Factors associated with prescription opioid misuse in a cross-sectional cohort of patients with chronic non-cancer pain
Authors Hah JM, Sturgeon JA, Zocca J, Sharifzadeh Y, Mackey SC
Received 9 January 2017
Accepted for publication 7 March 2017
Published 3 May 2017 Volume 2017:10 Pages 979—987
Checked for plagiarism Yes
Review by Single-blind
Peer reviewers approved by Dr Amy Norman
Peer reviewer comments 2
Editor who approved publication: Dr Katherine Hanlon
Jennifer M Hah,1 John A Sturgeon,1 Jennifer Zocca,2 Yasamin Sharifzadeh,3 Sean C Mackey1
1Division of Pain Medicine, 2Department of Anesthesiology, Perioperative, and Pain Medicine, 3Stanford Systems Neuroscience and Pain Lab, Stanford University, Palo Alto, CA, USA
Objective: To examine demographic features, psychosocial characteristics, pain-specific behavioral factors, substance abuse history, sleep, and indicators of overall physical function as predictors of opioid misuse in patients presenting for new patient evaluation at a tertiary pain clinic.
Methods: Overall, 625 patients with chronic non-cancer pain prospectively completed the Collaborative Health Outcomes Information Registry, assessing pain catastrophizing, National Institutes of Health Patient-Reported Outcomes Measurement Information System standardized measures (pain intensity, pain behavior, pain interference, physical function, sleep disturbance, sleep-related impairment, anger, depression, anxiety, and fatigue), and substance use history. Additional information regarding current opioid prescriptions and opioid misuse was examined through retrospective chart review.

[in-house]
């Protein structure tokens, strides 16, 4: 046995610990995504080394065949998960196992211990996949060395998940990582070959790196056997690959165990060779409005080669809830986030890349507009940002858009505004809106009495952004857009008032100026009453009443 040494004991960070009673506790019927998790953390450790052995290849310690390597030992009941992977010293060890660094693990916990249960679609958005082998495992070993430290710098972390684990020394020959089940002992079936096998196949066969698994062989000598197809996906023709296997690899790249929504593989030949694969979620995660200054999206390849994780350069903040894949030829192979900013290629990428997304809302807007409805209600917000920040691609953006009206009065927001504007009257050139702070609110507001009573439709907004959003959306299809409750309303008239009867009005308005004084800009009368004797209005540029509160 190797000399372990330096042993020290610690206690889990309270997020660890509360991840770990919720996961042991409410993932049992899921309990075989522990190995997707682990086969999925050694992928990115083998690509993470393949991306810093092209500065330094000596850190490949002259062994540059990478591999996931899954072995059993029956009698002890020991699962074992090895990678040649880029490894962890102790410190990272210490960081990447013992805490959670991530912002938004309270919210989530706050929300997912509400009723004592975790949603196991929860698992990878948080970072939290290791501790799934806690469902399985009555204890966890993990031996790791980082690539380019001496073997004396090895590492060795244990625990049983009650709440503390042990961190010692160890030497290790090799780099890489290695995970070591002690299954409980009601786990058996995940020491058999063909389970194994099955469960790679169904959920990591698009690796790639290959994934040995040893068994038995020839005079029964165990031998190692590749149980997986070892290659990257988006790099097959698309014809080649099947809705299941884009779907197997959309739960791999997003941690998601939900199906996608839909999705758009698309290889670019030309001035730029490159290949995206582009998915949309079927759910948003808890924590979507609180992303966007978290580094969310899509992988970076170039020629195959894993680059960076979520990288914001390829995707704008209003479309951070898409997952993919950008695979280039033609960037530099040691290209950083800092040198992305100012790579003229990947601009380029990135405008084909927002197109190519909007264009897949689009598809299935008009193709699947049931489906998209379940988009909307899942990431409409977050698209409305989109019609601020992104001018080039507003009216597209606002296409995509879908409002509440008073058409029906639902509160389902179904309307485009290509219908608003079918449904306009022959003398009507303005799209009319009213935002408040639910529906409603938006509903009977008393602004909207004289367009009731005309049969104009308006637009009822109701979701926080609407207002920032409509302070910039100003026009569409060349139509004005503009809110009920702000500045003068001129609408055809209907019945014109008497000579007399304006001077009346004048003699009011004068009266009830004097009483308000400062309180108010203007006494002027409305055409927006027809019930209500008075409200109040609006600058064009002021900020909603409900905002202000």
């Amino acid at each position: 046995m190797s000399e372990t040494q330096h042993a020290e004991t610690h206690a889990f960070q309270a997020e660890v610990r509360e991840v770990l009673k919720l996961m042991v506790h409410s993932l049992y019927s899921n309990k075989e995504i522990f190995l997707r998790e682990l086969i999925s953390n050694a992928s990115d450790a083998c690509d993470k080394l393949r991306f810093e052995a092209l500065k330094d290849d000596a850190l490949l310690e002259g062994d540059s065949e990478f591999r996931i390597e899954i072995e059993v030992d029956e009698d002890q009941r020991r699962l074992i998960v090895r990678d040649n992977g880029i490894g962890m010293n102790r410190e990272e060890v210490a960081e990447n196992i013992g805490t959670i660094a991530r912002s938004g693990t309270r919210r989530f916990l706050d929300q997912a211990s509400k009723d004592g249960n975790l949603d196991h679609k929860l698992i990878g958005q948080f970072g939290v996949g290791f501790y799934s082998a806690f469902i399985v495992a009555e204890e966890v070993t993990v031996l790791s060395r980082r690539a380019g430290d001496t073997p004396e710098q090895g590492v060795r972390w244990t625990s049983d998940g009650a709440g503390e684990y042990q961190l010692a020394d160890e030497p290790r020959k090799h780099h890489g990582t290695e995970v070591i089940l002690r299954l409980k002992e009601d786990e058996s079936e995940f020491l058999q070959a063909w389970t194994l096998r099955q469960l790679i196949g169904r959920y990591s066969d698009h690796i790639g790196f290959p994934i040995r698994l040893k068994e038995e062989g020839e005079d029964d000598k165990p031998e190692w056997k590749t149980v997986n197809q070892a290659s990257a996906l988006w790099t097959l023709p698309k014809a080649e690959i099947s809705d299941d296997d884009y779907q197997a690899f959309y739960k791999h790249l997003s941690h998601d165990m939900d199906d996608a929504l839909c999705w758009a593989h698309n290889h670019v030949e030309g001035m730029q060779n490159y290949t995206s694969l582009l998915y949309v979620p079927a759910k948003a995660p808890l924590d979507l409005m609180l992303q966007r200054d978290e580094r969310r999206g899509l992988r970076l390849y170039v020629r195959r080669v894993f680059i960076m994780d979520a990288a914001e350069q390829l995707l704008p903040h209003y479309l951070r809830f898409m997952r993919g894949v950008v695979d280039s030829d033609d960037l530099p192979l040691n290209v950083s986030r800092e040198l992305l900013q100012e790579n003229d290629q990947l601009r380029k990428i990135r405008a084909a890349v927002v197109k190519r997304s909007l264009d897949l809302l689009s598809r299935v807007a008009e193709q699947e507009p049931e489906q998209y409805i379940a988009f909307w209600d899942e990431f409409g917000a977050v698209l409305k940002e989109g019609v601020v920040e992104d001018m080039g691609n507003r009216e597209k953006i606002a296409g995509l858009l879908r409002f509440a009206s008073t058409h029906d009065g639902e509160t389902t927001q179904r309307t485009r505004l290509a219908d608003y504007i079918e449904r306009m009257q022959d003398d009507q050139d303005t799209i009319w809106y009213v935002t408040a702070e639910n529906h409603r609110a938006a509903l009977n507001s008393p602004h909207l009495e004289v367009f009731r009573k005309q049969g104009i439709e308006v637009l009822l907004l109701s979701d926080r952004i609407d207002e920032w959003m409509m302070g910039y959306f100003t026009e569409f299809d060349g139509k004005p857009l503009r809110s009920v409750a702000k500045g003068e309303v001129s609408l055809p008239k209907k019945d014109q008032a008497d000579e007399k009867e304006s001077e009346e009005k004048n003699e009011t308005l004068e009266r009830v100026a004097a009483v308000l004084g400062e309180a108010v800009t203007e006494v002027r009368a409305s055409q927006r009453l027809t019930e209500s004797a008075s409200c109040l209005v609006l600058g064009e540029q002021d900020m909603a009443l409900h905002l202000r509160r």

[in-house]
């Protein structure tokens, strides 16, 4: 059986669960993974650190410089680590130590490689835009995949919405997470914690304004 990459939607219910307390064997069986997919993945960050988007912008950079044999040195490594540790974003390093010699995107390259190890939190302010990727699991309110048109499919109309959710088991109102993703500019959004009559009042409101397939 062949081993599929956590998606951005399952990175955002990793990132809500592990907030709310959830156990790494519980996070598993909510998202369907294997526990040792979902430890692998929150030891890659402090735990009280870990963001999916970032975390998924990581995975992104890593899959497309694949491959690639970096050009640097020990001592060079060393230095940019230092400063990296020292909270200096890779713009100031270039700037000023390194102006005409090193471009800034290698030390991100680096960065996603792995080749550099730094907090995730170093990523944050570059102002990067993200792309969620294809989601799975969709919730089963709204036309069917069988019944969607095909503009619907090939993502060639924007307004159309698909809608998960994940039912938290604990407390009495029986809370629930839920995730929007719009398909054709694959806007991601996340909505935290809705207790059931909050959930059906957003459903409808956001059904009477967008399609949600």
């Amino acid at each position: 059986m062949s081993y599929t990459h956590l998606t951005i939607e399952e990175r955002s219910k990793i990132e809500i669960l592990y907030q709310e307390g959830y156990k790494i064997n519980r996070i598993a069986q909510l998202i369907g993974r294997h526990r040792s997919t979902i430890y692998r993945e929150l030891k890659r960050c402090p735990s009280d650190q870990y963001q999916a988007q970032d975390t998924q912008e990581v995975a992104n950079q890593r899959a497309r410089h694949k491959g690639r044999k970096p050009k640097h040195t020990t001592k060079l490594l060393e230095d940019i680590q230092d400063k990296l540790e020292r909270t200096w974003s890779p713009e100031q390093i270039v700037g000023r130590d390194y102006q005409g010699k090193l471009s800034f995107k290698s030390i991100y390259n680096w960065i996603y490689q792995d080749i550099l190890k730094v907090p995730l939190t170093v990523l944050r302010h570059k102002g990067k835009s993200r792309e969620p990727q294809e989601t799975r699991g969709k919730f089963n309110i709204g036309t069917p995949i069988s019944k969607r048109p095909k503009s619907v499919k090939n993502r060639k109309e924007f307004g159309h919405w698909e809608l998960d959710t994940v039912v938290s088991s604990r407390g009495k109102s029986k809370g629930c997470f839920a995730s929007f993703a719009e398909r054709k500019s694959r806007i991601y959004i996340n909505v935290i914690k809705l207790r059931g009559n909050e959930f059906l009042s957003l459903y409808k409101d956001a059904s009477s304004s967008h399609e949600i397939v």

Results: In all, 41 (6.6%) patients presented with some indication of prescription opioid misuse. In the final multivariable logistic regression model, those with a history of illicit drug use (odds ratio [OR] 5.45, 95% confidence interval [CI] 2.48–11.98, p<0.0001) and a current opioid prescription (OR 4.06, 95% CI 1.62–10.18, p=0.003) were at elevated risk for opioid misuse. Conversely, every 1-h increase in average hours of nightly sleep decreased the risk of opioid misuse by 20% (OR 0.80, 95% CI 0.66–0.97, p=0.02).
Conclusion: These findings indicate the importance of considering substance use history, current opioid prescriptions, and sleep in universal screening of patients with chronic non-cancer pain for opioid misuse. Future work should target longitudinal studies to verify the causal relationships between these variables and subsequent opioid misuse.
Keywords: sleep, pain catastrophizing, patient-reported outcomes, mood substance use
This work is published and licensed by Dove Medical Press Limited. The full terms of this license are available at https://www.dovepress.com/terms.php and incorporate the Creative Commons Attribution - Non Commercial (unported, v3.0) License. By accessing the work you hereby accept the Terms. Non-commercial uses of the work are permitted without any further permission from Dove Medical Press Limited, provided the work is properly attributed. For permission for commercial use of this work, please see paragraphs 4.2 and 5 of our Terms.Download Article [PDF] View Full Text [HTML][Machine readable]